FastTABS Software for Evaluation of Wetlands Hydrodynamics
ARMY ENGINEER WATERWAYS EXPERIMENT STATION VICKSBURG MS
Pagination or Media Count:
This note documents how recent software developments FastTABS can be used in the evaluation of two-dimensional wetland hydrodynamics. Rivers, reservoirs, and estuaries have been modeled for a number of years using the U.S. Army Corps of Engineers TABS numerical modeling system. TABS is a family of numerical models that can simulate hydrodynamic, sediment, and constituent transport processes in these water bodies. One of the most attractive features of the TABS system is the ability to simulate wetting and drying of shallow areas caused by either discharge fluctuations in rivers or tidal fluctuations in estuaries. While this capability has existed for some time, it has only recently been used for applications where wetlands were the primary interest. Recently, there has been an increased awareness of the impacts of Corps projects in neighboring wetland areas. In some cases, the Corps was asked to mitigate their projects by creating new wetland areas where they didnt previously exist or by renovating deteriorated wetlands. Based on the wetland type and function desired, suitable hydraulic conditions need to be designed into the created or renovated wetland. Given that hydraulic conditions are often not controllable, geometry of the wetland is the single controllable characteristic that can affect frequency and depth of inundation. The design of wetlands then becomes an iterative process that requires several trial geometries for a given set of hydraulic inputs. Since this iterative process can be time consuming, efficient model setup and boundary condition assignment is required. The TABS system consists of many separate programs for mesh development, geometry input file generation, boundary condition definition, hydrodynamic input file generation, job status monitoring, and post-processing of the results. The TABS system is used to model two sites Bodkin Island black duck habitat in the Chesapeake Bay and the Galilee Bird Sanctuary, Rhode Island.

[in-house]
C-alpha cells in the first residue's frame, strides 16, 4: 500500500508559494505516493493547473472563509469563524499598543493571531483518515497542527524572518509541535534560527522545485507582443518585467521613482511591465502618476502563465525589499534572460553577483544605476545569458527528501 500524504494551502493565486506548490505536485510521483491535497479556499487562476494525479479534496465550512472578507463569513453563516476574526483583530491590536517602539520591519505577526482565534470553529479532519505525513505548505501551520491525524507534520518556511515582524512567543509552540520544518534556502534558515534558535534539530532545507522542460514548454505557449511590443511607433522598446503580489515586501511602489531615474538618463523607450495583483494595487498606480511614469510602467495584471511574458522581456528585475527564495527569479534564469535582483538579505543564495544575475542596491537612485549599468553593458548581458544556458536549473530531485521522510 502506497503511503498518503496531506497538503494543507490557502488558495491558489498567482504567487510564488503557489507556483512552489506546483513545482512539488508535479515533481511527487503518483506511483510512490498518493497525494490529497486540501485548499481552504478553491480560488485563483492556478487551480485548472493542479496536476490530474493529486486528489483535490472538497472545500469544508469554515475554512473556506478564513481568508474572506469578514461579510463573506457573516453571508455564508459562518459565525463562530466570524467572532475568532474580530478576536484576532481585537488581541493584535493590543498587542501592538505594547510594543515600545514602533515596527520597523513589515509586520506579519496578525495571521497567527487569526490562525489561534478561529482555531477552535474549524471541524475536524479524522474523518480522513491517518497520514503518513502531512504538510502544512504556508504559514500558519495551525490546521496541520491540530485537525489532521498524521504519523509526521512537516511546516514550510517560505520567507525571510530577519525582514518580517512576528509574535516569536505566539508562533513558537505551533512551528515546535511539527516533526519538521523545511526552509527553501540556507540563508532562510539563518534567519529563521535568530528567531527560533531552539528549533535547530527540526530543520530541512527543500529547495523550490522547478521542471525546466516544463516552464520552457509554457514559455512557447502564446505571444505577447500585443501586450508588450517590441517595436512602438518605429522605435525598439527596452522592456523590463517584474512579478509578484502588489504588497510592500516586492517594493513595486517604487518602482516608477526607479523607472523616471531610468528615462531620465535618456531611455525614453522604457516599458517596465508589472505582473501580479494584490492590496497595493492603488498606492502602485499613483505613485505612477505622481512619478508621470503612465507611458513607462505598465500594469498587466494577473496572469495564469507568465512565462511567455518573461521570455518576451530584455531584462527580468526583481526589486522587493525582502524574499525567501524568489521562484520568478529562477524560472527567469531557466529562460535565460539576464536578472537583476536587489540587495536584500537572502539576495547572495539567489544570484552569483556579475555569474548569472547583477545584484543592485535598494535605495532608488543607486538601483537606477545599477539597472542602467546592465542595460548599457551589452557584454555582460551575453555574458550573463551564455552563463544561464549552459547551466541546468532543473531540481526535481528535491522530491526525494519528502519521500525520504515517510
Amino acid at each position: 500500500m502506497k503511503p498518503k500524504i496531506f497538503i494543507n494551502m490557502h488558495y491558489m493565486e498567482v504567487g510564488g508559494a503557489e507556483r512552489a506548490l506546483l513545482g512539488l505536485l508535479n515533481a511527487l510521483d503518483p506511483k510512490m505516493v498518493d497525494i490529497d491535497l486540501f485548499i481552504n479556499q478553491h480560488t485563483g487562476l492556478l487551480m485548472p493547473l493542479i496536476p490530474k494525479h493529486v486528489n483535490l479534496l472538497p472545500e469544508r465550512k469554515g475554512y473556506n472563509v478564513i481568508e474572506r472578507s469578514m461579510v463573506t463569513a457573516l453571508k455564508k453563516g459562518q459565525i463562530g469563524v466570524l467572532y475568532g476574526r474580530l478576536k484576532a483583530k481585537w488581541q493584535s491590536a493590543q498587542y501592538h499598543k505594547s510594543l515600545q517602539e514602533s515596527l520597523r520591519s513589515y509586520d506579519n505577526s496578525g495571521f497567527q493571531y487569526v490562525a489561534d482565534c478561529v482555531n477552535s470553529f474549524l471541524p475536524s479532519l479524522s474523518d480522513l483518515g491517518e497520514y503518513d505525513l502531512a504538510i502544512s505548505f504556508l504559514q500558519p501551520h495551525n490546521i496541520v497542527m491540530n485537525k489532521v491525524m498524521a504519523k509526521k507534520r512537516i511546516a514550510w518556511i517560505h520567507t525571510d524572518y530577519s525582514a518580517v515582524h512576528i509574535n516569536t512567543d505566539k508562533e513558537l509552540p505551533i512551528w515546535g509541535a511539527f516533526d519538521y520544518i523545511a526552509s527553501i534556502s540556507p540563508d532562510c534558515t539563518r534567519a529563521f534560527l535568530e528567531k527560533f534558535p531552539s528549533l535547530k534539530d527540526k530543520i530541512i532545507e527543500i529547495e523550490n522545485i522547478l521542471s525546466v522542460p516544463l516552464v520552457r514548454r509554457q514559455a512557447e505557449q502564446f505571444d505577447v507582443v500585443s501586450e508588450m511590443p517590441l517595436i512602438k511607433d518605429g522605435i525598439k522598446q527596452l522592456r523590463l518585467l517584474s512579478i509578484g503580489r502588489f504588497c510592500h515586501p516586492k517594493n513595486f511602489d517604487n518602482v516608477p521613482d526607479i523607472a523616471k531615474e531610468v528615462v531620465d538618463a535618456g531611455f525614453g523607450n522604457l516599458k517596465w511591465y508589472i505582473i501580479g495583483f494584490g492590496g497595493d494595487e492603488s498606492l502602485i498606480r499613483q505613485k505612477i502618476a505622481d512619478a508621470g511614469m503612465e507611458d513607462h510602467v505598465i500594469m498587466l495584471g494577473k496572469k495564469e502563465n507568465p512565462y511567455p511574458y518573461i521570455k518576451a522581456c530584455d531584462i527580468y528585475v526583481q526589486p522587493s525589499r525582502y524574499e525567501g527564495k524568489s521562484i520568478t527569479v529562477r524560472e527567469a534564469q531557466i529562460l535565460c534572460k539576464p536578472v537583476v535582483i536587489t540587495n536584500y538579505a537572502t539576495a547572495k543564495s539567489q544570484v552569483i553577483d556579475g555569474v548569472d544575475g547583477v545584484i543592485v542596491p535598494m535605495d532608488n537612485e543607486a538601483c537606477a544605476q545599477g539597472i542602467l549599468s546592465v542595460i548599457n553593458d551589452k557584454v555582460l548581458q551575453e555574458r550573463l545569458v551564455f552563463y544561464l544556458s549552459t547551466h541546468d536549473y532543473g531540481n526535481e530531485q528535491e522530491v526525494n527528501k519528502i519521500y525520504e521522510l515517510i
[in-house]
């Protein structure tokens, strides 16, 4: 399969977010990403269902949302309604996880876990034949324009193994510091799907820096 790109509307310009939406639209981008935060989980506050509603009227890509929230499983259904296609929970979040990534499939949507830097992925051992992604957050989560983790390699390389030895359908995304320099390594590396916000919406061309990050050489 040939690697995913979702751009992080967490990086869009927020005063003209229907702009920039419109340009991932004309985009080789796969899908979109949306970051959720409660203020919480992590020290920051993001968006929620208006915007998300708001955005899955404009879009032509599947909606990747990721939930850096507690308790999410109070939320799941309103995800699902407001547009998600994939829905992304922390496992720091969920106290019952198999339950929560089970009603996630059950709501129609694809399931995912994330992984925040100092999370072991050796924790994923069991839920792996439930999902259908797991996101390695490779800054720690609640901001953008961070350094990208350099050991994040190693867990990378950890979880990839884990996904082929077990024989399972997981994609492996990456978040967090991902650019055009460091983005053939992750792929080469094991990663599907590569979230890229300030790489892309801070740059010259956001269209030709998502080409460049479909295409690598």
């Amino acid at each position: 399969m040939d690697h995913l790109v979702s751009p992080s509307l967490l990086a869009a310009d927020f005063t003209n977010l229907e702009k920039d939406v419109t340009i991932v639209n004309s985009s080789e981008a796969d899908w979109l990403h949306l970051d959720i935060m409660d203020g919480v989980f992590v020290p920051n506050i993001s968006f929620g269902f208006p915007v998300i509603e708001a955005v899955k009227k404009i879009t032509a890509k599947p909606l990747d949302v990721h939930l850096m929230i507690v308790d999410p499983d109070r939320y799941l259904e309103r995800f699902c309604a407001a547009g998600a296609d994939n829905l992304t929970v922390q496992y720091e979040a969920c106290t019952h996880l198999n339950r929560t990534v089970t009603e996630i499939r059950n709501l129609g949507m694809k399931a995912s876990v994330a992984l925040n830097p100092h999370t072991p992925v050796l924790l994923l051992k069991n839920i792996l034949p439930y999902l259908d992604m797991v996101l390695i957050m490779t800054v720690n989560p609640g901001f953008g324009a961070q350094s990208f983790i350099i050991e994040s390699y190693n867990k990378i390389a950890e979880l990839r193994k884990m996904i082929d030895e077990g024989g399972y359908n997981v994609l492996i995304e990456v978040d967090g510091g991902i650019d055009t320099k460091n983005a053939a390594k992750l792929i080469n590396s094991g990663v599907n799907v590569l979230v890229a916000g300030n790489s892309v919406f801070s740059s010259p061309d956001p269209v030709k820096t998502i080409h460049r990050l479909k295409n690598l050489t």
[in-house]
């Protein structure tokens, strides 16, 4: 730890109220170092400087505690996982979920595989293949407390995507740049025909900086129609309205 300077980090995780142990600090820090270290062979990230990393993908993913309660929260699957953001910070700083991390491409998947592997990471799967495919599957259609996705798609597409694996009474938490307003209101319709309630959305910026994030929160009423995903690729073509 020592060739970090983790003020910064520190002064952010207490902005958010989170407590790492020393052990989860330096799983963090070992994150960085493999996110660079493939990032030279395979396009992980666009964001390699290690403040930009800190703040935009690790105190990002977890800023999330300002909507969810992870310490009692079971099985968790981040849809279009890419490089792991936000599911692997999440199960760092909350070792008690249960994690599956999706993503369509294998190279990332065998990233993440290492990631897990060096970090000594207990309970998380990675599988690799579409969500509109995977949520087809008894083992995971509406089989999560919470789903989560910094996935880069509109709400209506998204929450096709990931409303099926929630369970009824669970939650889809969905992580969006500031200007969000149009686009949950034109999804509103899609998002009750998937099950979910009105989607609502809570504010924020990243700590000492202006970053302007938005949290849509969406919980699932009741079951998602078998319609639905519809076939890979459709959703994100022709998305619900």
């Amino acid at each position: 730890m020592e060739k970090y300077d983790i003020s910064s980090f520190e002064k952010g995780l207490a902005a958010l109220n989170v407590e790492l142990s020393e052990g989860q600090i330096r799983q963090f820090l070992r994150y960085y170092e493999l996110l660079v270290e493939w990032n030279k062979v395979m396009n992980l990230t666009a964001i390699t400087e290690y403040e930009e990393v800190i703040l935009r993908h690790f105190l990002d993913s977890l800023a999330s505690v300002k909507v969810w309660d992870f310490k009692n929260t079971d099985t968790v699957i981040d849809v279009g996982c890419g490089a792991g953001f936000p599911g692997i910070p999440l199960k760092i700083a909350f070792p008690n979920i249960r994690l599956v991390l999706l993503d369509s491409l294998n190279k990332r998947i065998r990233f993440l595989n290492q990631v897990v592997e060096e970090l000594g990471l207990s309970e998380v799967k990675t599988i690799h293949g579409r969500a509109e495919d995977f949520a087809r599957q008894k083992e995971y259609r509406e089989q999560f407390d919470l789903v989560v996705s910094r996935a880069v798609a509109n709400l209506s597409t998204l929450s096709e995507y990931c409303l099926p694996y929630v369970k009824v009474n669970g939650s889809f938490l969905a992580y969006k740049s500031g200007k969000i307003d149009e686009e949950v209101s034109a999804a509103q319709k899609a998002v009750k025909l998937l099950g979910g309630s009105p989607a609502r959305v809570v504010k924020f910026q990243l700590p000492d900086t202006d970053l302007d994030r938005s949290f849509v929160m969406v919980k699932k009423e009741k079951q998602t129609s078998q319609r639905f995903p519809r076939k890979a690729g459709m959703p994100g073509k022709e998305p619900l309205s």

- Geology, Geochemistry and Mineralogy
- Hydrology, Limnology and Potamology
- Computer Programming and Software
- Fluid Mechanics